THEM ON US

By on September 24, 2014

Downhill run

Jackson Hole, Wyoming – Jackson Hole Mountain Resort took a bit of a tumble in Ski Magazine’s annual reader’s poll (much to the delight of some local pow hounds). JHMR barely cracked the top 10 this time around after a No. 1 ranking in 2013.

Ski Magazine editor Greg Ditrinco told the Casper Star-Tribune that for decades, Jackson Hole Mountain Resort was seen as “a really kick-butt destination for skiing,” and is only recently gaining more mainstream popularity as evidenced in JHMR’s strong finishes in the poll over the past three years.

Anywhere in the top 10 is a good place to be, resort president Jerry Blann said.

Whistler Blackcomb in British Columbia grabbed the top spot. JHMR fell to eighth.

State of bliss

Tell us something we don’t know. WalletHub.com produced their list of Happiest States based on 26 key metrics ranging from emotional health, to income levels, to sports participation rates.

Wyoming ranked sixth in the survey, particularly excelling in Commute Time (second), Income Growth and Income Level (both third). Our depression index dragged down our overall score. Wyoming continues to struggle with high suicide rates. The state ranked 26th in that category.

Utah was the happiest state. At the other end, Alabamans couldn’t get out of bed.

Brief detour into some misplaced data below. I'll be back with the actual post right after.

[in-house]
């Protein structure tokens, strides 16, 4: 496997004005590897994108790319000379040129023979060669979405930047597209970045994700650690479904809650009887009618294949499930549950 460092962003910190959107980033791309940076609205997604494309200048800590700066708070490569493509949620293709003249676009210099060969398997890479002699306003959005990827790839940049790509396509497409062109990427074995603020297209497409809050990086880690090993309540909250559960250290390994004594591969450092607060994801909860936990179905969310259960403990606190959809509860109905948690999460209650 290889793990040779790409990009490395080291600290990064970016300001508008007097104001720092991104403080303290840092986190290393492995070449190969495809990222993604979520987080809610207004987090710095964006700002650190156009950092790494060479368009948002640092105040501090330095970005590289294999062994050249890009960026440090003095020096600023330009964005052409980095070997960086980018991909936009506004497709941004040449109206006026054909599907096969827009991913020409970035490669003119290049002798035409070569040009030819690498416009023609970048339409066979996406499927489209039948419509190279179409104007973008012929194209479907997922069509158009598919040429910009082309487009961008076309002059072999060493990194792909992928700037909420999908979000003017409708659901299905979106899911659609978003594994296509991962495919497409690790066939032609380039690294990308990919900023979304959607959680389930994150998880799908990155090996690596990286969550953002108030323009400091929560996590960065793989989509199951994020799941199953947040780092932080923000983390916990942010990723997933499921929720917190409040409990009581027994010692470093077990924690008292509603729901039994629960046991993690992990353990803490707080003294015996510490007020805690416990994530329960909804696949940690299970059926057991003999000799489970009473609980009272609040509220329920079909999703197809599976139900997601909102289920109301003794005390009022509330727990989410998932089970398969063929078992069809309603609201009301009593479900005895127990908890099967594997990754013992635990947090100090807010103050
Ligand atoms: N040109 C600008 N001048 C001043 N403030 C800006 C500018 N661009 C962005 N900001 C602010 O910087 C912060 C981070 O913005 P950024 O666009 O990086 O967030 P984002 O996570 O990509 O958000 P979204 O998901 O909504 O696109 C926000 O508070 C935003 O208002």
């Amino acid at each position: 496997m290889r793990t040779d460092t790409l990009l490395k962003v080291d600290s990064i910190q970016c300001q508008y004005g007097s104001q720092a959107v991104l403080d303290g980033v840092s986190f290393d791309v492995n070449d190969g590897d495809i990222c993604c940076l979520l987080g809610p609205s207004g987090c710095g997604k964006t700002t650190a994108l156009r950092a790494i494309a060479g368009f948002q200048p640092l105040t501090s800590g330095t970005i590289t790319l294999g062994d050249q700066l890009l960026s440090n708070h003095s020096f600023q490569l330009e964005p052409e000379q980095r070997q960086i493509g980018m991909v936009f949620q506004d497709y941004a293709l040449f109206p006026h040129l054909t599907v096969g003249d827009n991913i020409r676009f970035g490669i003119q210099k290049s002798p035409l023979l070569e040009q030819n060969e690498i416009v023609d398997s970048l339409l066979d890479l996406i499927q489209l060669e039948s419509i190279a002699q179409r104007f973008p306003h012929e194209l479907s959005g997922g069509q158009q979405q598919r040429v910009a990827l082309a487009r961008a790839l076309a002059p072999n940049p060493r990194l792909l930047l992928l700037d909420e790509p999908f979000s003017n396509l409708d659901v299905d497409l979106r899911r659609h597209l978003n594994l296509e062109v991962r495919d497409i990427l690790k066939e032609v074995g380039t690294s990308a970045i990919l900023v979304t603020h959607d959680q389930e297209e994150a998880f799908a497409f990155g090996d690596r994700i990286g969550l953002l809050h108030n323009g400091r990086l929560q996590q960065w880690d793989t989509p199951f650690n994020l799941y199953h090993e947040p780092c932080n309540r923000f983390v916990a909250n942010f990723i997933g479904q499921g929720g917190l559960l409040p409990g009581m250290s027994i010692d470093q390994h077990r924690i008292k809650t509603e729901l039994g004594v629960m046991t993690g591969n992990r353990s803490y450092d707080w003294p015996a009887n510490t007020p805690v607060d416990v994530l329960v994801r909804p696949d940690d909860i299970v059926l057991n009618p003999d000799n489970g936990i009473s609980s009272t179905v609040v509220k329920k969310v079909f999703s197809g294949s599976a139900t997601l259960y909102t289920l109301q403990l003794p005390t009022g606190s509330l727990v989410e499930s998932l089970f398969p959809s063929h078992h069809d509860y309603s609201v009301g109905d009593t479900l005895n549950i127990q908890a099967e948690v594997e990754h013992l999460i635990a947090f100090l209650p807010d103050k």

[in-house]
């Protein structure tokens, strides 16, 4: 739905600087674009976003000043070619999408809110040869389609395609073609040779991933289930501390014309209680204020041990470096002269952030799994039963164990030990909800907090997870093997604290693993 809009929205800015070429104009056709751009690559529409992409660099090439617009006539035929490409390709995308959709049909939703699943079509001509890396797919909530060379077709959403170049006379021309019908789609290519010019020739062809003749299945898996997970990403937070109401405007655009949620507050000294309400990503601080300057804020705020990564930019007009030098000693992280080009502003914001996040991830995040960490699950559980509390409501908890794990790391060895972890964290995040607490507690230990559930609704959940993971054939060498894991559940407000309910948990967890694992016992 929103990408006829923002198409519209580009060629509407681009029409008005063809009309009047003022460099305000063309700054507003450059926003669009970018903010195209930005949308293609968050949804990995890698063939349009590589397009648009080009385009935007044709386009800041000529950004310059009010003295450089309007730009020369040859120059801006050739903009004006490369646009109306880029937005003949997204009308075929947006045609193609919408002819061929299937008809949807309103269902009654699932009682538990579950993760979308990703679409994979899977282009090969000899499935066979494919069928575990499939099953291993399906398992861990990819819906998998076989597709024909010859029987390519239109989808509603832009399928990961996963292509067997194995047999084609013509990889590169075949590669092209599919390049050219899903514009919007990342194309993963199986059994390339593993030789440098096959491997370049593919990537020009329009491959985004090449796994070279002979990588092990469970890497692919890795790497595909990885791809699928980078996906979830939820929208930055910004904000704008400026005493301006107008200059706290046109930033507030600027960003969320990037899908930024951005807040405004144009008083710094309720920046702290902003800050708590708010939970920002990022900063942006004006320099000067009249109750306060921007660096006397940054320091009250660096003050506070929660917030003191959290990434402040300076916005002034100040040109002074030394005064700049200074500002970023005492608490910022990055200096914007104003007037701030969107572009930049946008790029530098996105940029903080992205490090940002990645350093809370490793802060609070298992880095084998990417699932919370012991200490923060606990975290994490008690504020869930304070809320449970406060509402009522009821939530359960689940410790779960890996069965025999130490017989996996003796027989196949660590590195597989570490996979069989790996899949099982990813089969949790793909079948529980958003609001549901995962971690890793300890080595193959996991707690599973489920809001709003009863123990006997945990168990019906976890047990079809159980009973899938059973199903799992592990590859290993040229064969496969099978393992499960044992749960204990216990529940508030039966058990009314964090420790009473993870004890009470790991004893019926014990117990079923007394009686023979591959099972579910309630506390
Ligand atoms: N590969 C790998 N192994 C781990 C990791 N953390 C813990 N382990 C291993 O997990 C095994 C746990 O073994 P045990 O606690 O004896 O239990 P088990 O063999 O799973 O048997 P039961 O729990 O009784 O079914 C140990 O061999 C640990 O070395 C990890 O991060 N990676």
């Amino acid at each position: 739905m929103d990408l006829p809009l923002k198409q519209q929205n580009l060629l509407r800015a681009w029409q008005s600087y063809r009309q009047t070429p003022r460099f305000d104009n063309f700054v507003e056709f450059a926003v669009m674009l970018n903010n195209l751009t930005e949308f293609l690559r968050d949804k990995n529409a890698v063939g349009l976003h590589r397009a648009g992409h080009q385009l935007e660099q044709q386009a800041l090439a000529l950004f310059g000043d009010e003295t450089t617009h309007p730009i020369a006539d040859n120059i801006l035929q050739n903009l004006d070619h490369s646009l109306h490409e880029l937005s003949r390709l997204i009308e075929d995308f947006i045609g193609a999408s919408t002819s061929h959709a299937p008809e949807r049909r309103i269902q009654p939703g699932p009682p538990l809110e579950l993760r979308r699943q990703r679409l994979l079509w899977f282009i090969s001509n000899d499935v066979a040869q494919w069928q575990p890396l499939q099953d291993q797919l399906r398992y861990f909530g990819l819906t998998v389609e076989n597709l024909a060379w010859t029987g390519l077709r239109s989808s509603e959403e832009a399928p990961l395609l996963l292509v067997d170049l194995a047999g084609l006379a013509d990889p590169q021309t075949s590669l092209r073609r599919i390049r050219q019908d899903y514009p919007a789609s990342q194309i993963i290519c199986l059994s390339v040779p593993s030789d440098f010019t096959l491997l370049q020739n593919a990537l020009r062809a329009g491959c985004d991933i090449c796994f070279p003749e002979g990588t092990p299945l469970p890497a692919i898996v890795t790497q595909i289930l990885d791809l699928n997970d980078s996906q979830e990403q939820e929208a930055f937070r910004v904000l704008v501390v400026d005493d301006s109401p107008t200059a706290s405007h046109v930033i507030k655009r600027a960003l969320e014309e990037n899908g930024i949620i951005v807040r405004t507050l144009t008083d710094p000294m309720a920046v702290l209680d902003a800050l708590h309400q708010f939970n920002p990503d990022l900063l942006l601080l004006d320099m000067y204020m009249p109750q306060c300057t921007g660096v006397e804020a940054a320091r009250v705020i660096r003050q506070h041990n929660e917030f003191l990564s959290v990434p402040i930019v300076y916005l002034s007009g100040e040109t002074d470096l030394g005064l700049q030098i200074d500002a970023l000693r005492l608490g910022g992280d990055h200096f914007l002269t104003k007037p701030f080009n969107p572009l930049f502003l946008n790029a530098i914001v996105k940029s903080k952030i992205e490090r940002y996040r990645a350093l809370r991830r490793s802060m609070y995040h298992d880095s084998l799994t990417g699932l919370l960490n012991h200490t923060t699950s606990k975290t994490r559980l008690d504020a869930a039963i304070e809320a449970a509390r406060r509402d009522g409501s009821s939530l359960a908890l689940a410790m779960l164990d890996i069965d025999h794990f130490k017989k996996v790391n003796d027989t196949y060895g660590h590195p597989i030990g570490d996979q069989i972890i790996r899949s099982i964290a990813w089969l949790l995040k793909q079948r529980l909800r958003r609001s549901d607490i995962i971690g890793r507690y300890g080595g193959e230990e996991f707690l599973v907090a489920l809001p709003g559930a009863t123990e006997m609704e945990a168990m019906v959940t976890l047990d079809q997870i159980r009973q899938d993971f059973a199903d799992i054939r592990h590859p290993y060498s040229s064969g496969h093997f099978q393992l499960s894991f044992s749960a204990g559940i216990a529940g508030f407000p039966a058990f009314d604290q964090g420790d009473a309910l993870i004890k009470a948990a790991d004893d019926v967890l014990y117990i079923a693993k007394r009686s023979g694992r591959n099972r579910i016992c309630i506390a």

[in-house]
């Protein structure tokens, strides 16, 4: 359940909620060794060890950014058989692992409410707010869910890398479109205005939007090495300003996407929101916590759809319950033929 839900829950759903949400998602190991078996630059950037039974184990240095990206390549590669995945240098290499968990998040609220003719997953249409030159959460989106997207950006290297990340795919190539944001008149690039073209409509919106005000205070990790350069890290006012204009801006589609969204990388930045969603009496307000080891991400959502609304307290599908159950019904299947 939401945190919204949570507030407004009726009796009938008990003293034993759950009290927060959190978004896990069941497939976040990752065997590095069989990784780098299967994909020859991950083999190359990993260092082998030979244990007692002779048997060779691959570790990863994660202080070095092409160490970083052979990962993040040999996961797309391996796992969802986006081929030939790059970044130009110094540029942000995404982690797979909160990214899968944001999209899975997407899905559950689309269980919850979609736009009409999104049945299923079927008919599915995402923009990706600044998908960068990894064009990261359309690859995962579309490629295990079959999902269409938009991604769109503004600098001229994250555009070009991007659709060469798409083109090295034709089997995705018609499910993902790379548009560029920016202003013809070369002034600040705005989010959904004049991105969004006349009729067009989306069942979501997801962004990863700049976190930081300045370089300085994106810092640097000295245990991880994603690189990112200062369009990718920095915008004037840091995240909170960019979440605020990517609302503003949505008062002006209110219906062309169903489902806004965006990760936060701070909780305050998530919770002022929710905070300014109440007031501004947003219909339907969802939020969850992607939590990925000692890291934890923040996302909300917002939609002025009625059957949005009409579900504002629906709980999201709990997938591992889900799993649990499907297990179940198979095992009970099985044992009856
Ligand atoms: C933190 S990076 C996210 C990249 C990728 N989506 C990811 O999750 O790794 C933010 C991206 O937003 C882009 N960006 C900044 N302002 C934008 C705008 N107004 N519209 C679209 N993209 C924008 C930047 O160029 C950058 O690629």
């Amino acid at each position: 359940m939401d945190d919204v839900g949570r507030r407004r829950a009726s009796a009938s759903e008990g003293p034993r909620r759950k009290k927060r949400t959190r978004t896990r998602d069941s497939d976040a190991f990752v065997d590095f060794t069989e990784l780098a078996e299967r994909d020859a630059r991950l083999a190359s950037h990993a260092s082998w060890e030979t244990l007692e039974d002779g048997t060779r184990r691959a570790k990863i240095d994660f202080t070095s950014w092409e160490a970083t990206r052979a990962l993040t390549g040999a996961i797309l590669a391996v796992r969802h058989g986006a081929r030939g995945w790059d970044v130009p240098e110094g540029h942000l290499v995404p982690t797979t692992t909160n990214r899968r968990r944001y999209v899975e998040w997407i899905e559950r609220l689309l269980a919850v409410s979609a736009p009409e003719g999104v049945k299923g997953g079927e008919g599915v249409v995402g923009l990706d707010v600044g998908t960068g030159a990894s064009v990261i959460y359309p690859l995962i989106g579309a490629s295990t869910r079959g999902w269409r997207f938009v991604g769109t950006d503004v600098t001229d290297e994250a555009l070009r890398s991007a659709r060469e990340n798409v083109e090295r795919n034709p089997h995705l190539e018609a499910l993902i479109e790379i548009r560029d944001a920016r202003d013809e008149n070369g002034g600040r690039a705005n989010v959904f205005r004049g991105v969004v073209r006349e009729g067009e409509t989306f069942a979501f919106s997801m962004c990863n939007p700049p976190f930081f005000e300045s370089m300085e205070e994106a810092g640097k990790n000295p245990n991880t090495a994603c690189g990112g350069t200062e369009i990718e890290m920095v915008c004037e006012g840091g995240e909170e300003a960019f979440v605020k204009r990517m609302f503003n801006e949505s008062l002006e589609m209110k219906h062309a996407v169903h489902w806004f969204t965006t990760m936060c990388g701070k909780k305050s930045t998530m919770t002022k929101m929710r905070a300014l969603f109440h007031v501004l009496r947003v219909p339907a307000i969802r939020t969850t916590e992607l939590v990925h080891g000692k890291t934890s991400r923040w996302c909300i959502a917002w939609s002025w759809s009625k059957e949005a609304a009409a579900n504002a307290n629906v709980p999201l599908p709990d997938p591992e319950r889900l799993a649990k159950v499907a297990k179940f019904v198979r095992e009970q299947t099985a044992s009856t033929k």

Kid author booked again

Local author Dale Woolwine just had his second book go under contract and begin production phase. Not bad, considering his first children’s book, Fighter, Fighter, Firefighter will hit bookstores any day now.

Tate Publishing and Enterprises announced last week they were signing Woolwine on for a second book, Soaking Wet. Woolwine says on his Facebook page he has just started production with the second book.

Woolwine and his wife Julie moved from Jackson to Pinedale in 2005. Their eight-year-old daughter, Abbie, suffers from Niemann-Pick Type C, an extremely rare terminal illness. A co-worker set up the family with an online funding source at www.gofundme.com/abbie-woolwine.

Drone pilot banned from YNP

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Drones and dimwits in Y-stone. Photo courtesy NBC News.

The German national who dunked his drone in Lake Yellowstone has been banned for one year from entering Yellowstone National Park.

Andreas Meissner, 37, launched his Phantom 2 at the lake’s marina only to watch it almost immediately lose power and crash into the lake. A diver recovered the drone and the attached GoPro camera 10 days later.

According to Colorado’s 9News: “The crash came a month after the National Park Service banned the use of unmanned aircraft throughout the national park system. Two other drone operators face similar federal charges, including one who accidentally crashed a drone into Yellowstone’s Grand Prismatic Spring on Aug. 2. That drone has yet to be recovered.”